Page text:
Take One Town and One City

Northampton Town Centre needs a major overhaul
Northampton Town Centre needs a major overhaul

Take One Town and One City

I recently spent some time in Devon and took the opportunity to visit Exeter for the first time in many years which gave rise to a comparison with Northampton where I live.

There are many similarities between the two places with Northampton and Exeter both being the capital town/city of their respective Counties.

What is not comparable is their size with Northampton having a population of over 220,000 compared with Exeter’s population of 120,000.

Most noticeable was the comparison between the centres with Northampton struggling to maintain existing businesses and attract new ones leading to a plethora and ever-increasing number of empty shops and Exeter with very few empty premises.

What was most startling to me was the cleanliness of Exeter, a real tribute to the Council who have clearly made the town centre development their number one priority as part of its enhancement programme.

Exeter City Centre reflects ambition of their residents and Council
Exeter City Centre reflects ambition of their residents and Council

The absence of litter and especially the despicable ‘chewing gum’ stains on the pavements made the city centre in Exeter welcoming but what was really nice to hear was that the people themselves had such pride in their city.

It was an interesting experience to talk to people and listen to them talking about how they welcomed the opening up of the city centre to buses, mixing with pedestrians and bringing life back to the city.

I asked if they were worried that the number of benches available would attract undesirables to sleep in the centre and was told in no uncertain West Country terms that “it wouldn’t be allowed”.

In stark contrast the refurbishment of Abington Street in Northampton whilst welcome leaves a lot to be desired because the actual pedestrian area itself hasn’t been upgraded which has limits the impact of fitting the new benches.

The failure to open up Abington Street to public transport as promised before the 2011 election and of the County Council to upgrade the block paved area has left it looking tired and worn out.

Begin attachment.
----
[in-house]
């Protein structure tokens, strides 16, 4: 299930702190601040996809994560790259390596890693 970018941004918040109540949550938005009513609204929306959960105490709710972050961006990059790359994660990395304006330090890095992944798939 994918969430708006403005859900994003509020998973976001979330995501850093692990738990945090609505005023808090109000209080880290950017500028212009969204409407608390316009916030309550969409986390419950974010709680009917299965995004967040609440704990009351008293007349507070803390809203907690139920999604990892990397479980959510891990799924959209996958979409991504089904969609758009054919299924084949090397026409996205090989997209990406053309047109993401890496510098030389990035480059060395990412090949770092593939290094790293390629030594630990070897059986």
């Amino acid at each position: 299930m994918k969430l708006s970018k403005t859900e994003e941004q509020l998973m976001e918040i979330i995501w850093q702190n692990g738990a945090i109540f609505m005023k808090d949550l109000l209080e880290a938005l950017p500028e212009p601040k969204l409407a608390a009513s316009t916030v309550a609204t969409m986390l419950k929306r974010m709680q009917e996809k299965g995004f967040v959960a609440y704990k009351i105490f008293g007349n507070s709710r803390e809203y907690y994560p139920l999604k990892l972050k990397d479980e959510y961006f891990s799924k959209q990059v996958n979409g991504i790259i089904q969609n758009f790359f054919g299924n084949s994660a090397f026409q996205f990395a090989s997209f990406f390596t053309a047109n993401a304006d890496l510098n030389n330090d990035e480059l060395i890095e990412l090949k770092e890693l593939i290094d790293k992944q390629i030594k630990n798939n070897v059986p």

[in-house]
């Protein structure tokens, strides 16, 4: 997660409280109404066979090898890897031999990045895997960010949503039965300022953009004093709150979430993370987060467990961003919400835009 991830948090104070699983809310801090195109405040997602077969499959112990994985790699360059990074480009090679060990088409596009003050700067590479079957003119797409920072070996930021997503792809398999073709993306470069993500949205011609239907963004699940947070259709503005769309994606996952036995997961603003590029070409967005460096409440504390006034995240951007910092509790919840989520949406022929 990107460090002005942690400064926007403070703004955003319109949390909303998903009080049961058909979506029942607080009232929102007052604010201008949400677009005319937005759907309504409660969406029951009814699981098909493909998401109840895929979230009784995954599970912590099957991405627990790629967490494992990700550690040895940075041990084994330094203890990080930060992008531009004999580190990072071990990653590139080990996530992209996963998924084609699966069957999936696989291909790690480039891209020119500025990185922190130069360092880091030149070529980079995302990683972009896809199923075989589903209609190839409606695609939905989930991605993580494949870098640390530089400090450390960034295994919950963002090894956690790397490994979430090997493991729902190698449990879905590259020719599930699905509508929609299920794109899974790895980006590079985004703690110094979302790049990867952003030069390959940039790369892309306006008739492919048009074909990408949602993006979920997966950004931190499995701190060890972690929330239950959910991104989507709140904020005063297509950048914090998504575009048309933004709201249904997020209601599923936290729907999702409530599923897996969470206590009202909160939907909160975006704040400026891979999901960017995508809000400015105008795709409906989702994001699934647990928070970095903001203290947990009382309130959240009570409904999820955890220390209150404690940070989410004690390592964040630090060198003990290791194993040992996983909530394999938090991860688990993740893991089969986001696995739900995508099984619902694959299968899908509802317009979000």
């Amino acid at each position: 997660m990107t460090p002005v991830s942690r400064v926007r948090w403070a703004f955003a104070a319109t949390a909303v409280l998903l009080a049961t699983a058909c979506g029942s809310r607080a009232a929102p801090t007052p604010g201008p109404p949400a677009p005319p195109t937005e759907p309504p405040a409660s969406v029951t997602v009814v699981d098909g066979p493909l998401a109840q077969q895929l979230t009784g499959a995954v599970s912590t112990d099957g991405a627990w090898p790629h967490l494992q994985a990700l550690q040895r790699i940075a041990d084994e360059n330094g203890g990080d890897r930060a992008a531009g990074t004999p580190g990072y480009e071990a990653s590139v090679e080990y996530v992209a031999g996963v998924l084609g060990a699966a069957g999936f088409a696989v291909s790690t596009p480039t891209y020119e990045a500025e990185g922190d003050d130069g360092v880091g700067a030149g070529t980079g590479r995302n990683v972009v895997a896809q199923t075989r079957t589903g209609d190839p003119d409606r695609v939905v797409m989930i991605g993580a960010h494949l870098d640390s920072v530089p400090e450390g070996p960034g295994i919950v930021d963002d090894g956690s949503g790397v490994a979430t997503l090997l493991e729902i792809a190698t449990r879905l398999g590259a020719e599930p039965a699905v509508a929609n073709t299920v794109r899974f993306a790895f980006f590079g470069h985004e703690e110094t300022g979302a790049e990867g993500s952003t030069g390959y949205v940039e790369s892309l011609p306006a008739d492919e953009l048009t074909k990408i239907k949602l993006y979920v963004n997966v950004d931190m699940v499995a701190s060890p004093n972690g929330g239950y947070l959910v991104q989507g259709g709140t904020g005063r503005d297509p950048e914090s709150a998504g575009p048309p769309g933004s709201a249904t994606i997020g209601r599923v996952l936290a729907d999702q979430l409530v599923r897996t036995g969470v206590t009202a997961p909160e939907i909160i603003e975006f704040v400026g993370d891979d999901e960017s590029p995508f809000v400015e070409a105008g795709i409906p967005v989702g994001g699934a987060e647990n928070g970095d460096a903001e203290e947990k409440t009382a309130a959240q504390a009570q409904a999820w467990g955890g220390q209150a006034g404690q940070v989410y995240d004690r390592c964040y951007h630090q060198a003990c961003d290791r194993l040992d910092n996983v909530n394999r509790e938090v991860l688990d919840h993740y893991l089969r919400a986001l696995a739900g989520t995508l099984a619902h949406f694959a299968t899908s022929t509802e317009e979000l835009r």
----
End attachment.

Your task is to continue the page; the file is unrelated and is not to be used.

It is also noticeable that the fitting of new benches which have arms fitted to as a spokesperson for the Council said “prevent people sleeping on them” displays an attitude that the problem of undesirables is now accepted as being here to stay.

It is an attitude and approach which doesn’t lend itself to encouraging people to come into the town.

The issue and problems of the lack of progress in the regeneration and development of the Grosvenor Centre in Northampton has been well documented since it was first muted in 2001 with effectively no progress in the last 12 years.

During the same period not only has Exeter planned and built a new city centre shopping precinct they have also developed and regenerated the existing market and the rest of the city centre.

This has not only attracted big name brands such as John Lewis but they are also looking forward to an investment of over £60m from IKEA who along with a 28,000 sq metre outlet are also building 220 homes employing 200 construction workers and 300 permanent staff once completed.

They have also recently announce that The White Company a major name in the provision of clothing, furniture and bedding is moving to the City as part of the jigsaw that has provided a mixture of small independent and major brands,

Both towns have had to deal with the economic downturn and problems of the world-wide recession but it looks as if Exeter have over the good years had a very focused approach to investing not only in the infrastructure but also people that has held them in good stead during the difficult times.

Northampton in contrast has stumbled from one crisis to another over the past 12 years under the control of Councils who have concentrated not on the long-term benefits for the people but their own short-term political self-interest.

Sadly where Exeter look to the future and continue to build on their success Northampton appear to be going in the opposite direction concentrating on superficial improvements instead of the major regeneration necessary to make the town the preferred inward investment area of choice.